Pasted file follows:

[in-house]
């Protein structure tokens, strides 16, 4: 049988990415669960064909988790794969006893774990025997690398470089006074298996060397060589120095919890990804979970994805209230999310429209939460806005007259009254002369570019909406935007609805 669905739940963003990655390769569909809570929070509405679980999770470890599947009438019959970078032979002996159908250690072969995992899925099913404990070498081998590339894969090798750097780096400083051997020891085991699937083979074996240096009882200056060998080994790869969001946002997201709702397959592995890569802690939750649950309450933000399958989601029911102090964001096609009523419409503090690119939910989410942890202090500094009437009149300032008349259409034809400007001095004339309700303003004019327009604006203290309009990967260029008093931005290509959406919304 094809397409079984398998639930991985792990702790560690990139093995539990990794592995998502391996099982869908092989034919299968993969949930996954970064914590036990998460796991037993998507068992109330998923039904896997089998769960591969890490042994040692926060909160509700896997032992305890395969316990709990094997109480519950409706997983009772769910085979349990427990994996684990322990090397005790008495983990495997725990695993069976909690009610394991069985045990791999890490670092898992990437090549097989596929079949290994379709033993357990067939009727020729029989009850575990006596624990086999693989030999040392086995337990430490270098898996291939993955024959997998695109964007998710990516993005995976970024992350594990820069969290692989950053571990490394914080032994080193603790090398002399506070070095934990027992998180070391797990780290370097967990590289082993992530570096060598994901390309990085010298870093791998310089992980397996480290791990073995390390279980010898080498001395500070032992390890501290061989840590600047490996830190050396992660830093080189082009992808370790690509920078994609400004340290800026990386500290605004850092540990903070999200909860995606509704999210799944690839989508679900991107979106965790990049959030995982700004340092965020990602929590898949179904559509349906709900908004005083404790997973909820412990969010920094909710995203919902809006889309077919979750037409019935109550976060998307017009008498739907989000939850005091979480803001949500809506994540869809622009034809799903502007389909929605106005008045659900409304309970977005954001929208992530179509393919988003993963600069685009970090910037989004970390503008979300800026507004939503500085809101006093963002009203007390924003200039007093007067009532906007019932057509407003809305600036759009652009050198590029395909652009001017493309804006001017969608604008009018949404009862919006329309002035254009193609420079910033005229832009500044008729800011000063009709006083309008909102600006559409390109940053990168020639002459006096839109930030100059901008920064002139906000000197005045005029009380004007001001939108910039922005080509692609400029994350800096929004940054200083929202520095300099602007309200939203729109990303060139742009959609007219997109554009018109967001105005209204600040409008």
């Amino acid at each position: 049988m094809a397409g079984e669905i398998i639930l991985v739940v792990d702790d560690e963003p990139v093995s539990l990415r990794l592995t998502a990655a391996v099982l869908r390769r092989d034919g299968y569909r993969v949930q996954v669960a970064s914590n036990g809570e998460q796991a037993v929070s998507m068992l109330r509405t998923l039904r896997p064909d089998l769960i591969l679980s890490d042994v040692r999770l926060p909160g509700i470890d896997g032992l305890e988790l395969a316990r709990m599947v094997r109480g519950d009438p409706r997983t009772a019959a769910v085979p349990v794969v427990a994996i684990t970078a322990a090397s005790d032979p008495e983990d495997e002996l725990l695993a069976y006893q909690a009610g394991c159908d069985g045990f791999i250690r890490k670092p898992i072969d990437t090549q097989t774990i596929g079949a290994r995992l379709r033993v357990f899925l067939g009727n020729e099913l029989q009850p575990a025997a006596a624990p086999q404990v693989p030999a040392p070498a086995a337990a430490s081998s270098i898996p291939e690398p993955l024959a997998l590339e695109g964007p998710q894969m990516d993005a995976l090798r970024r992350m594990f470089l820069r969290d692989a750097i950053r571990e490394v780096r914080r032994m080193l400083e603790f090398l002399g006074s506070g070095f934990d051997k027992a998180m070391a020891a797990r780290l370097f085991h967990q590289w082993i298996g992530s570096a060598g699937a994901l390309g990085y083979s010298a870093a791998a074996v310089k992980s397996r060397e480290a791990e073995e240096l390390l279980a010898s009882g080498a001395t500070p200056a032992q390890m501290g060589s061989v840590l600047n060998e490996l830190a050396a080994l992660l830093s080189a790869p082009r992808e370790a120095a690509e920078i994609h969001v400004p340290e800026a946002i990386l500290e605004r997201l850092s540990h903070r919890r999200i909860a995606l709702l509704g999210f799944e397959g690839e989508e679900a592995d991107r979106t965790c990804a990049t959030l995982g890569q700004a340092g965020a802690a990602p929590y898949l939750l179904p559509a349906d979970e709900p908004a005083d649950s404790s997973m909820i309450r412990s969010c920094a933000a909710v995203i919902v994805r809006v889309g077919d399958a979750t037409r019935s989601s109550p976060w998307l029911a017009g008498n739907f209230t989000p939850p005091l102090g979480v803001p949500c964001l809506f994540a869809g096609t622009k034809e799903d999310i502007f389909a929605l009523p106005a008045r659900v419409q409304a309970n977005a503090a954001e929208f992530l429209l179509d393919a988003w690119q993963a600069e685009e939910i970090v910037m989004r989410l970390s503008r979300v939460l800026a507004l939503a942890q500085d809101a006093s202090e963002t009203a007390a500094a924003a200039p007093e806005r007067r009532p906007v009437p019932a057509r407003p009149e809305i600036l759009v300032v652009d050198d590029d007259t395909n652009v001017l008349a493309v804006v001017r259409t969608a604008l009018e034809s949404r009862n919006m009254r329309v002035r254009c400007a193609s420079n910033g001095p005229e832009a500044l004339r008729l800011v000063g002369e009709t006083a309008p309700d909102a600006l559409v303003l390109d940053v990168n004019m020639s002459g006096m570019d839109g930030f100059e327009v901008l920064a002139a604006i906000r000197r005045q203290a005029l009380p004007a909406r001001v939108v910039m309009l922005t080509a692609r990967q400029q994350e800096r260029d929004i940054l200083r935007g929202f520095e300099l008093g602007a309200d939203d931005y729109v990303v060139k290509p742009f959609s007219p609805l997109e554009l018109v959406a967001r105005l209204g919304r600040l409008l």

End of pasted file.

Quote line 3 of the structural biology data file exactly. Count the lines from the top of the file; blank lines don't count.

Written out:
């Amino acid at each position: 049988m094809a397409g079984e669905i398998i639930l991985v739940v792990d702790d560690e963003p990139v093995s539990l990415r990794l592995t998502a990655a391996v099982l869908r390769r092989d034919g299968y569909r993969v949930q996954v669960a970064s914590n036990g809570e998460q796991a037993v929070s998507m068992l109330r509405t998923l039904r896997p064909d089998l769960i591969l679980s890490d042994v040692r999770l926060p909160g509700i470890d896997g032992l305890e988790l395969a316990r709990m599947v094997r109480g519950d009438p409706r997983t009772a019959a769910v085979p349990v794969v427990a994996i684990t970078a322990a090397s005790d032979p008495e983990d495997e002996l725990l695993a069976y006893q909690a009610g394991c159908d069985g045990f791999i250690r890490k670092p898992i072969d990437t090549q097989t774990i596929g079949a290994r995992l379709r033993v357990f899925l067939g009727n020729e099913l029989q009850p575990a025997a006596a624990p086999q404990v693989p030999a040392p070498a086995a337990a430490s081998s270098i898996p291939e690398p993955l024959a997998l590339e695109g964007p998710q894969m990516d993005a995976l090798r970024r992350m594990f470089l820069r969290d692989a750097i950053r571990e490394v780096r914080r032994m080193l400083e603790f090398l002399g006074s506070g070095f934990d051997k027992a998180m070391a020891a797990r780290l370097f085991h967990q590289w082993i298996g992530s570096a060598g699937a994901l390309g990085y083979s010298a870093a791998a074996v310089k992980s397996r060397e480290a791990e073995e240096l390390l279980a010898s009882g080498a001395t500070p200056a032992q390890m501290g060589s061989v840590l600047n060998e490996l830190a050396a080994l992660l830093s080189a790869p082009r992808e370790a120095a690509e920078i994609h969001v400004p340290e800026a946002i990386l500290e605004r997201l850092s540990h903070r919890r999200i909860a995606l709702l509704g999210f799944e397959g690839e989508e679900a592995d991107r979106t965790c990804a990049t959030l995982g890569q700004a340092g965020a802690a990602p929590y898949l939750l179904p559509a349906d979970e709900p908004a005083d649950s404790s997973m909820i309450r412990s969010c920094a933000a909710v995203i919902v994805r809006v889309g077919d399958a979750t037409r019935s989601s109550p976060w998307l029911a017009g008498n739907f209230t989000p939850p005091l102090g979480v803001p949500c964001l809506f994540a869809g096609t622009k034809e799903d999310i502007f389909a929605l009523p106005a008045r659900v419409q409304a309970n977005a503090a954001e929208f992530l429209l179509d393919a988003w690119q993963a600069e685009e939910i970090v910037m989004r989410l970390s503008r979300v939460l800026a507004l939503a942890q500085d809101a006093s202090e963002t009203a007390a500094a924003a200039p007093e806005r007067r009532p906007v009437p019932a057509r407003p009149e809305i600036l759009v300032v652009d050198d590029d007259t395909n652009v001017l008349a493309v804006v001017r259409t969608a604008l009018e034809s949404r009862n919006m009254r329309v002035r254009c400007a193609s420079n910033g001095p005229e832009a500044l004339r008729l800011v000063g002369e009709t006083a309008p309700d909102a600006l559409v303003l390109d940053v990168n004019m020639s002459g006096m570019d839109g930030f100059e327009v901008l920064a002139a604006i906000r000197r005045q203290a005029l009380p004007a909406r001001v939108v910039m309009l922005t080509a692609r990967q400029q994350e800096r260029d929004i940054l200083r935007g929202f520095e300099l008093g602007a309200d939203d931005y729109v990303v060139k290509p742009f959609s007219p609805l997109e554009l018109v959406a967001r105005l209204g919304r600040l409008l």